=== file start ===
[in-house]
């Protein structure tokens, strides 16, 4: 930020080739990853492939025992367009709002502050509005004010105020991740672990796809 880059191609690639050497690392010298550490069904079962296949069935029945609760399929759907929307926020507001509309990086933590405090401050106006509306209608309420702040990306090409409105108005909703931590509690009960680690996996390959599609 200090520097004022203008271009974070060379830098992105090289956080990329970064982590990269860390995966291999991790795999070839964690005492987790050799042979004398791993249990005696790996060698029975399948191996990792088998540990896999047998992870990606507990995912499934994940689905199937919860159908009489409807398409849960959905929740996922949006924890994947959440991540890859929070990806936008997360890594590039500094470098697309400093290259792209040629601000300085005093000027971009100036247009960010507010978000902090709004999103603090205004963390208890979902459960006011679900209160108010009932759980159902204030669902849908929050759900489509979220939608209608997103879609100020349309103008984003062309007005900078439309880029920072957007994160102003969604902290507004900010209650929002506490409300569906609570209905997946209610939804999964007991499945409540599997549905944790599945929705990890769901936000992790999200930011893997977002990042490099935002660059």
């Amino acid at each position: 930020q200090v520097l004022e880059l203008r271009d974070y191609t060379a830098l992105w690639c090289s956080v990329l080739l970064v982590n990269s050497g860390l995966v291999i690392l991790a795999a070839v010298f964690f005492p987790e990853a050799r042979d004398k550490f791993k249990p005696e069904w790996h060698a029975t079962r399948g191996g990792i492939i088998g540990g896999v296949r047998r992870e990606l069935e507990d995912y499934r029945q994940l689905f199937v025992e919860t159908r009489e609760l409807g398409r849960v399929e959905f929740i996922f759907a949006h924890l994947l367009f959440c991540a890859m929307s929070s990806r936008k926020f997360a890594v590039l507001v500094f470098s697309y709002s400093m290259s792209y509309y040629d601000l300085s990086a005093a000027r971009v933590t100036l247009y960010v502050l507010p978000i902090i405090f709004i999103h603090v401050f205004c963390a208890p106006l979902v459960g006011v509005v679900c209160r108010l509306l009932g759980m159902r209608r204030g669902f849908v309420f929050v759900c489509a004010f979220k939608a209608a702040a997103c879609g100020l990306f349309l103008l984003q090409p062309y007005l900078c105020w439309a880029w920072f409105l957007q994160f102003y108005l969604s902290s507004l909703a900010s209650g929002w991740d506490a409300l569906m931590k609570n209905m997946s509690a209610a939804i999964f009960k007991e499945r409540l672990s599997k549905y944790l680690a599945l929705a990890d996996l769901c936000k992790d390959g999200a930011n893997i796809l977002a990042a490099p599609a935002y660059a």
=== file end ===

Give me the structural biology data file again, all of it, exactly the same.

[in-house]
């Protein structure tokens, strides 16, 4: 930020080739990853492939025992367009709002502050509005004010105020991740672990796809 880059191609690639050497690392010298550490069904079962296949069935029945609760399929759907929307926020507001509309990086933590405090401050106006509306209608309420702040990306090409409105108005909703931590509690009960680690996996390959599609 200090520097004022203008271009974070060379830098992105090289956080990329970064982590990269860390995966291999991790795999070839964690005492987790050799042979004398791993249990005696790996060698029975399948191996990792088998540990896999047998992870990606507990995912499934994940689905199937919860159908009489409807398409849960959905929740996922949006924890994947959440991540890859929070990806936008997360890594590039500094470098697309400093290259792209040629601000300085005093000027971009100036247009960010507010978000902090709004999103603090205004963390208890979902459960006011679900209160108010009932759980159902204030669902849908929050759900489509979220939608209608997103879609100020349309103008984003062309007005900078439309880029920072957007994160102003969604902290507004900010209650929002506490409300569906609570209905997946209610939804999964007991499945409540599997549905944790599945929705990890769901936000992790999200930011893997977002990042490099935002660059």
């Amino acid at each position: 930020q200090v520097l004022e880059l203008r271009d974070y191609t060379a830098l992105w690639c090289s956080v990329l080739l970064v982590n990269s050497g860390l995966v291999i690392l991790a795999a070839v010298f964690f005492p987790e990853a050799r042979d004398k550490f791993k249990p005696e069904w790996h060698a029975t079962r399948g191996g990792i492939i088998g540990g896999v296949r047998r992870e990606l069935e507990d995912y499934r029945q994940l689905f199937v025992e919860t159908r009489e609760l409807g398409r849960v399929e959905f929740i996922f759907a949006h924890l994947l367009f959440c991540a890859m929307s929070s990806r936008k926020f997360a890594v590039l507001v500094f470098s697309y709002s400093m290259s792209y509309y040629d601000l300085s990086a005093a000027r971009v933590t100036l247009y960010v502050l507010p978000i902090i405090f709004i999103h603090v401050f205004c963390a208890p106006l979902v459960g006011v509005v679900c209160r108010l509306l009932g759980m159902r209608r204030g669902f849908v309420f929050v759900c489509a004010f979220k939608a209608a702040a997103c879609g100020l990306f349309l103008l984003q090409p062309y007005l900078c105020w439309a880029w920072f409105l957007q994160f102003y108005l969604s902290s507004l909703a900010s209650g929002w991740d506490a409300l569906m931590k609570n209905m997946s509690a209610a939804i999964f009960k007991e499945r409540l672990s599997k549905y944790l680690a599945l929705a990890d996996l769901c936000k992790d390959g999200a930011n893997i796809l977002a990042a490099p599609a935002y660059a």